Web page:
It’s rumored that Zillow is looking to sell about 7000 houses after buying too many. Zillow is reportedly trying to offload and sell over 7,000 houses worth USD 2.8 billion to investors, simply because it bought too many with the intent of hopefully selling them to landlords and homeowners.
However, that did not go according to plan and now the company is left with USD 2.8 billion worth of houses to sell and the best viable option is selling to investors.
Zillow Looking to Sell 7000 Houses after Buying too Many
Some readers may be surprised that Zillow buys and sells houses, rather than just acting as a place for real estate agents to post listings I was too when I first heard about it, but the company has actually been doing this for years through its Zillow Offers program.
According to its site, the idea is that Zillow will buy your house in cash, streamlining the process significantly. It’ll then deal with any repairs or quick renovations and then sell the house itself.
It’s not the only one with this business model either competing real estate site Redfin has a similar program, and there are entire companies dedicated to internet-based home-buying, like OpenDoor.
Zillow in Arms Race
In August, a Vice article detailed what it described as an “arms race” among tech companies that were trying to buy up as much real estate as possible as housing prices exploded across the country.
According to the report, Zillow bet big, telling investors that it planned to buy thousands of houses throughout 2021 and turn its Homes division into a billion-dollar business.
As the staggeringly hot summer came to an end, though, it seemed like Zillow’s Offers business was also cooling down in October, the company told investors that it would stop buying houses, citing construction, renovation, and closing labor shortages.
Bloomberg, however, speculated that it could also be motivated by excess inventory and reported that Zillow seemed to sell a good number of houses at a loss instead of a profit.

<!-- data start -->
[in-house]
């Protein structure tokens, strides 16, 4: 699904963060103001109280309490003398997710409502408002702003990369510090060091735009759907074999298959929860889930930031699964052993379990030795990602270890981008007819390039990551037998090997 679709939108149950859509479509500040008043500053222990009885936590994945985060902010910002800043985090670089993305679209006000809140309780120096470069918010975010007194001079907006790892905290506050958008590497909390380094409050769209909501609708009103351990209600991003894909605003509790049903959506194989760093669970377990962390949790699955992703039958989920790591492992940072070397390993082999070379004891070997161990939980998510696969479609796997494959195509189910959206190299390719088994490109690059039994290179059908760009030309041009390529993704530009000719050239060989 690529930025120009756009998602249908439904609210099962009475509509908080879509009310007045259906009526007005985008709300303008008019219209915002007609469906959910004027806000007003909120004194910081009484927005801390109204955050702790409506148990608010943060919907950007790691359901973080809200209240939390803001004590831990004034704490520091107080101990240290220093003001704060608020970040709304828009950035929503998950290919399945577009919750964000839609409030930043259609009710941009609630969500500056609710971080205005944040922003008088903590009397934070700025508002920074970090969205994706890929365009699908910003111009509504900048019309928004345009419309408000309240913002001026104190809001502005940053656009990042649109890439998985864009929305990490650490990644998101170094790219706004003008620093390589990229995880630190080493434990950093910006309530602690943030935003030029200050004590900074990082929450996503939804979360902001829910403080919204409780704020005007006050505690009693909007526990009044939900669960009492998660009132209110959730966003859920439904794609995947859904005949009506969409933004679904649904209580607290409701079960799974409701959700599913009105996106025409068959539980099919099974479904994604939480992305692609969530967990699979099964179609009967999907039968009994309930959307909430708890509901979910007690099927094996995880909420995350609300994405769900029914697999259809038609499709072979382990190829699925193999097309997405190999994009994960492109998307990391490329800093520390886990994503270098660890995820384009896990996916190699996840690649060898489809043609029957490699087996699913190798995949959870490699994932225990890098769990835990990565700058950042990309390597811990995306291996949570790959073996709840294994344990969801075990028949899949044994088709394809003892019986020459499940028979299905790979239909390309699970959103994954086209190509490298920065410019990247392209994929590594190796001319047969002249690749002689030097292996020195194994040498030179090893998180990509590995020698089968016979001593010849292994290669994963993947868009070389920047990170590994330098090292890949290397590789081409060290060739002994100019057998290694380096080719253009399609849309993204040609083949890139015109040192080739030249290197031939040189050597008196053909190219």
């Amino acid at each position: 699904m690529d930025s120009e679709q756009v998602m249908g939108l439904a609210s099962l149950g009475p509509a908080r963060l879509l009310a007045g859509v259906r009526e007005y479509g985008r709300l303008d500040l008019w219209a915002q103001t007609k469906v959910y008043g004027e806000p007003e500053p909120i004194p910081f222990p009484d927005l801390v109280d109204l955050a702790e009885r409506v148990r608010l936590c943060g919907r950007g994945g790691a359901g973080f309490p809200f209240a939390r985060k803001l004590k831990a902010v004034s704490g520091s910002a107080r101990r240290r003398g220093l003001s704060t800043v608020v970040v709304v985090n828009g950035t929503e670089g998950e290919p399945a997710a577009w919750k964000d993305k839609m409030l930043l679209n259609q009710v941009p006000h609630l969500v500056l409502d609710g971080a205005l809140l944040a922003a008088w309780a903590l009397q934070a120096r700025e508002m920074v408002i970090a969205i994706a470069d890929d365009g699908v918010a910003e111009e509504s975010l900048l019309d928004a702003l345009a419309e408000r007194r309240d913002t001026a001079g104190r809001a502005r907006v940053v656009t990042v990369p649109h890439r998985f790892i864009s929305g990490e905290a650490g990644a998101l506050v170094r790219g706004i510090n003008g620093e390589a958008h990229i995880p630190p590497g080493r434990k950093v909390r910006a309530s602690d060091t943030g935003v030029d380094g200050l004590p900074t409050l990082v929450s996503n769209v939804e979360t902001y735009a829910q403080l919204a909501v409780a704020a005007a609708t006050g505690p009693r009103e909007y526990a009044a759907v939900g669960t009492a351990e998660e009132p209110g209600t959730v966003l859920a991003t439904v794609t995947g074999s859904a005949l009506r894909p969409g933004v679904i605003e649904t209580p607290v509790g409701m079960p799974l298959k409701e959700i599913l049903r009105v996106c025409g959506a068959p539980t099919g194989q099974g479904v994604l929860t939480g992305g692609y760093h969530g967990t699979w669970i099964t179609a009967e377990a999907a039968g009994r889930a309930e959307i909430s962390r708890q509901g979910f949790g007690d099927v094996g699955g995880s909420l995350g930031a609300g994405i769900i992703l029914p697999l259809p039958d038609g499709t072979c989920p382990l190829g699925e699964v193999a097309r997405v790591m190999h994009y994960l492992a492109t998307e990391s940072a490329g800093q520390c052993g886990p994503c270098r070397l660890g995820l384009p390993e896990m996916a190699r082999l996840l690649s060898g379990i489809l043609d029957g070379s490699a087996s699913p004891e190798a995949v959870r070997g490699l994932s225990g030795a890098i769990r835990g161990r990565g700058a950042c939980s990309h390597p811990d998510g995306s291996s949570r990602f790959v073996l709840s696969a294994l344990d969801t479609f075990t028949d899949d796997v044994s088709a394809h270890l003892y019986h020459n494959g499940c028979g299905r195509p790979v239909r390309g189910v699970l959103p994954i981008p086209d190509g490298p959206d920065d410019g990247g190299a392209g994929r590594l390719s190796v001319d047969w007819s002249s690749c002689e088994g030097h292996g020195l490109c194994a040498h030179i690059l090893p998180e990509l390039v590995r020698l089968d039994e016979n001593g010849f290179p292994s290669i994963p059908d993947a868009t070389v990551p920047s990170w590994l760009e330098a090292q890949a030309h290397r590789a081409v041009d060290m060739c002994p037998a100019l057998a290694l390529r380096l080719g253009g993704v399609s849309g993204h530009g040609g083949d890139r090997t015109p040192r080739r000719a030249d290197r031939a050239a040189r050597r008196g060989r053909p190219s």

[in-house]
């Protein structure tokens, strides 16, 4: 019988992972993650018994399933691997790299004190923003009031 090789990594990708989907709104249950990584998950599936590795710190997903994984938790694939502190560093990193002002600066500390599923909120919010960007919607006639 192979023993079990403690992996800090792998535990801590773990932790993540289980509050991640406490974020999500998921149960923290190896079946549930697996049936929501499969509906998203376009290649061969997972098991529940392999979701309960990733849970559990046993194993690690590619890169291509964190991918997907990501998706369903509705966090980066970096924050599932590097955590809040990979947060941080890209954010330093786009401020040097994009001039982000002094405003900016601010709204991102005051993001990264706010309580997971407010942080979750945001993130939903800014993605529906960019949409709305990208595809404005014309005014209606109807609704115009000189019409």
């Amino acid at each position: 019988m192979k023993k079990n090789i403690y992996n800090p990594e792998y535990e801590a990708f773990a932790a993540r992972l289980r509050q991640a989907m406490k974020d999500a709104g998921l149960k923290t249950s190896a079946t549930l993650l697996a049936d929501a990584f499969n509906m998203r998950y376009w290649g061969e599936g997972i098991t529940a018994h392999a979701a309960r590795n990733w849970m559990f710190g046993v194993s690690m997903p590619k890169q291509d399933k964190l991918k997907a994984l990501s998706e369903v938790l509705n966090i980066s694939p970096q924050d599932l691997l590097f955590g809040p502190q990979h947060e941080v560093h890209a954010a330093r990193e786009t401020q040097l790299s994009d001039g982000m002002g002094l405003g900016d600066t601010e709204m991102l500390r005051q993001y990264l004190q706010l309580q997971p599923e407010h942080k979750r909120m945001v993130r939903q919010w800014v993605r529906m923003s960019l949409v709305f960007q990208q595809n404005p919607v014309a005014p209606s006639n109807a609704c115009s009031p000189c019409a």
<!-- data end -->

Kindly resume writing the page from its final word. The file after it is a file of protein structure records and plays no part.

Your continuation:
Housing Market on a Wild Ride
The housing market has been on a wild ride, and it’s probably not Zillow’s fault. According to Bloomberg, Zillow is looking to offload around 7,000 of the homes it bought. Unfortunately, it doesn’t seem like individual house hunters will be able to benefit from Zillow’s troubles.
Bloomberg reports that the company is trying to sell the homes to “institutional investors” (read: Wall Street-like firms) to the tune of $2.8 billion.
To would-be homebuyers who have been turned down due to a seemingly endless supply of cash buyers, it may feel like a slap in the face. However, it doesn’t seem like the housing market’s wild ride is entirely due to investment bankers.
Zillow’s and Competitors
A report from Vox cites research that investors only made up about 20 percent of the home-buying market in 2020, and Zillow says that it and its competitors made up around 1 percent of the housing market in Q2 2021.
In some ways, those numbers are both terrifying and reassuring a fifth of the housing market is a massive and influential chunk, but it also means that it likely wasn’t a private equity firm (or Zillow) that outbid you on your dream home.
Zillow Might be Driving up Prices on Purpose
According to the verge, it’s hard to tell what will come of this sale and how it might stand to affect Zillow’s home flipping plans in the future.
However, it probably won’t stop the conspiracy theories that Zillow is driving up prices on purpose, and if I’m any indication, it won’t make home hopefuls feel any better about their chances of scoring a place to live.
Perhaps it’s just another data point for the argument that finances are a meme now and that betting big doesn’t mean you’re going to get what you’re hoping for.